After spending the last two years getting their BWTF water testing program up and running, the Virginia Beach Chapter decided to launch their Ocean Friendly Gardens Program with a garden project at Seatack Elementary School. The chapter formed an OFG committee, including two members of the executive committee and a chapter volunteer who is a horticulturist at the Norfolk Botanical Garden and was able to provided guidance on plant selection and garden design. The committee also found a local teacher who was willing to champion the installation of an OFG at Seatack Elementary School.
The school site offered great visibility for the garden, plus it had serious existing drainage issues that needed correction. Construction of the garden took about five hours, with 35 kids and 20 adults participating, including students, parents, teachers and chapter volunteers. Signs were created and posted in the garden to educate the community, and a second rain barrel was installed and painted by fifth graders to illustrate how CPR can help protect the ocean.
The new garden has become a central point for the school and has been integrated into the curriculum to educate students on watersheds, rain barrels, conservation, and the ocean. Fifth grader Anjel Calderon stepped up as a true leader of this school project. He worked in the garden during the summer, weekends, during special team projects and during the morning Garden Breakfast Club. This video helps tell the story of how working in the OFG gave Anjel the confidence to become a leader in his school.
The Seatack Elementary School OFG also made the front page of the local newspaper, The Virginian-Pilot. Gifted Resources Teacher, Marie Culver, states: "An ocean-friendly garden is a really cool thing because it can help our waterways.” A former school librarian that returned to Seatack Elementary to help plant the garden remarked, "It was bushes before; it was very overgrown. Now it's an amazing ocean garden.”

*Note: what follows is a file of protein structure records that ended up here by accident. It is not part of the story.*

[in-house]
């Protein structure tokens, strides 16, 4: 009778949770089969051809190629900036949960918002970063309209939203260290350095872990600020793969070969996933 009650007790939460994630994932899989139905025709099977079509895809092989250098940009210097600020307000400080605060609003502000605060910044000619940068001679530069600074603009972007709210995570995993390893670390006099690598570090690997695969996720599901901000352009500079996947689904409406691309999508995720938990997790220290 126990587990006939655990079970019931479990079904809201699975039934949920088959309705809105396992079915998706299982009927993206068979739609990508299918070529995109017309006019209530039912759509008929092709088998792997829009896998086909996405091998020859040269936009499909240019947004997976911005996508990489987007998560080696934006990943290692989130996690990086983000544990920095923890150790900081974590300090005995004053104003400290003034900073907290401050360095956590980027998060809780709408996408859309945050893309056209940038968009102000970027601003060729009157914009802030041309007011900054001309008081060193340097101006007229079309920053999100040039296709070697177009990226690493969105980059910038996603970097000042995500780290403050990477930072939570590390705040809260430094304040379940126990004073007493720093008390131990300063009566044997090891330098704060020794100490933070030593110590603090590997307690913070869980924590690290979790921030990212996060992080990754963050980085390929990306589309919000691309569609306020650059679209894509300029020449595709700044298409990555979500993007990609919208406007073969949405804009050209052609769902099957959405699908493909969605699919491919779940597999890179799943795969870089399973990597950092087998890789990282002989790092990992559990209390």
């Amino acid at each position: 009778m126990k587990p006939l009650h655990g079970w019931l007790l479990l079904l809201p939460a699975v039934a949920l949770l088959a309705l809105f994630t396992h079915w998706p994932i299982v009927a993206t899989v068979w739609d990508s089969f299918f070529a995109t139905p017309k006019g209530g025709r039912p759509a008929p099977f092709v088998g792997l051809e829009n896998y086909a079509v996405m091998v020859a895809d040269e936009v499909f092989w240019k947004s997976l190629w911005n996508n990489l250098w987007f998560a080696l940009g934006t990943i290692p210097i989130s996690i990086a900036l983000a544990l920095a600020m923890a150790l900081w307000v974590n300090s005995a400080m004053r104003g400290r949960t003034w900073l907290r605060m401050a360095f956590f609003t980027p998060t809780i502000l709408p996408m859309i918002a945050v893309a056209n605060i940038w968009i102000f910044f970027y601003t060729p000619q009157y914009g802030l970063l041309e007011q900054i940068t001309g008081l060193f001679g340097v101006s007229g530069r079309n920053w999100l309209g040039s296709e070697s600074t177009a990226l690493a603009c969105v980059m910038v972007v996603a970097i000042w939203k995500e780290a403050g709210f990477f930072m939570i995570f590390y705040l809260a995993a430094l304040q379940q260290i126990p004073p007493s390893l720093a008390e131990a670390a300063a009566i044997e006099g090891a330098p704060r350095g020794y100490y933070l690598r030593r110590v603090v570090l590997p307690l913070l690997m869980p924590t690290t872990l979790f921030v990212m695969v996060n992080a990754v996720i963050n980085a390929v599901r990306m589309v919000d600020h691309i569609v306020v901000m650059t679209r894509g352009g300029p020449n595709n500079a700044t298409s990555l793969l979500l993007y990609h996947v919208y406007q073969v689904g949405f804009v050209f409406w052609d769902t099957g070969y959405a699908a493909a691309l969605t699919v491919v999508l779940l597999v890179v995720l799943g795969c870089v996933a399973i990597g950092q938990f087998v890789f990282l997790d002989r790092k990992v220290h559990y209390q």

The Seatack Elementary School OFG also inspired the creation of an ocean-themed sculpture, Ocean Dance, by local artist Debra Chako. Funded by a sustainability grant, the artist incorporated local fish made by 5th graders into her design. A large assembly was held to dedicate the sculpture with the entire student body, teachers past and present, community leaders and members of the Virginia Beach Chapter and First Colonial High School Surfrider Club in attendance. The chapter was presented with a plaque honoring the partnership between Surfrider and the school.
After the installation of this successful garden, OFG volunteer and horticulturist Alexandra Cantwell has continued to promote the principles of CPR through short talks at garden center expos and classes at Norfolk Botanical Garden, making the connections between how homeowners treat their yard and the health of the Chesapeake Bay. Ocean Friendly Gardens are also sprouting up at other local schools, with two additional gardens already installed and another one being planned for Fairfield Elementary School by a local student for his senior project.